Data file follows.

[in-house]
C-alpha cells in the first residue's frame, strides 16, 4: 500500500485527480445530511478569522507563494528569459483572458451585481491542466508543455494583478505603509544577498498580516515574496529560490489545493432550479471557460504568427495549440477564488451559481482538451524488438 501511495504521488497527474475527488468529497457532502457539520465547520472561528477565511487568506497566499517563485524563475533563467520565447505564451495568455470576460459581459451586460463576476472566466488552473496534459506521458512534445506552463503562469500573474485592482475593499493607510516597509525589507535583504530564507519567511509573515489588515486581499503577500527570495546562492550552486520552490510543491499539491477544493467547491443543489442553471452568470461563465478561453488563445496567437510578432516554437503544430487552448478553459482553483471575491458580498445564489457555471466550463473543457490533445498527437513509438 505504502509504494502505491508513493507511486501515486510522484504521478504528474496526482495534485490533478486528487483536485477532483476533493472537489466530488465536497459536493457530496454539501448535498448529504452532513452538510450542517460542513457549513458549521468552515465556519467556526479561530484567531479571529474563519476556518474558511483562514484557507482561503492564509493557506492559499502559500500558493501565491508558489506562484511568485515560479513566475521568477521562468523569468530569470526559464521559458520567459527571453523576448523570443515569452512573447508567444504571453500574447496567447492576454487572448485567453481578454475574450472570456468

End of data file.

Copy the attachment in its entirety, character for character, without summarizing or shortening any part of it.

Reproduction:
[in-house]
C-alpha cells in the first residue's frame, strides 16, 4: 500500500485527480445530511478569522507563494528569459483572458451585481491542466508543455494583478505603509544577498498580516515574496529560490489545493432550479471557460504568427495549440477564488451559481482538451524488438 501511495504521488497527474475527488468529497457532502457539520465547520472561528477565511487568506497566499517563485524563475533563467520565447505564451495568455470576460459581459451586460463576476472566466488552473496534459506521458512534445506552463503562469500573474485592482475593499493607510516597509525589507535583504530564507519567511509573515489588515486581499503577500527570495546562492550552486520552490510543491499539491477544493467547491443543489442553471452568470461563465478561453488563445496567437510578432516554437503544430487552448478553459482553483471575491458580498445564489457555471466550463473543457490533445498527437513509438 505504502509504494502505491508513493507511486501515486510522484504521478504528474496526482495534485490533478486528487483536485477532483476533493472537489466530488465536497459536493457530496454539501448535498448529504452532513452538510450542517460542513457549513458549521468552515465556519467556526479561530484567531479571529474563519476556518474558511483562514484557507482561503492564509493557506492559499502559500500558493501565491508558489506562484511568485515560479513566475521568477521562468523569468530569470526559464521559458520567459527571453523576448523570443515569452512573447508567444504571453500574447496567447492576454487572448485567453481578454475574450472570456468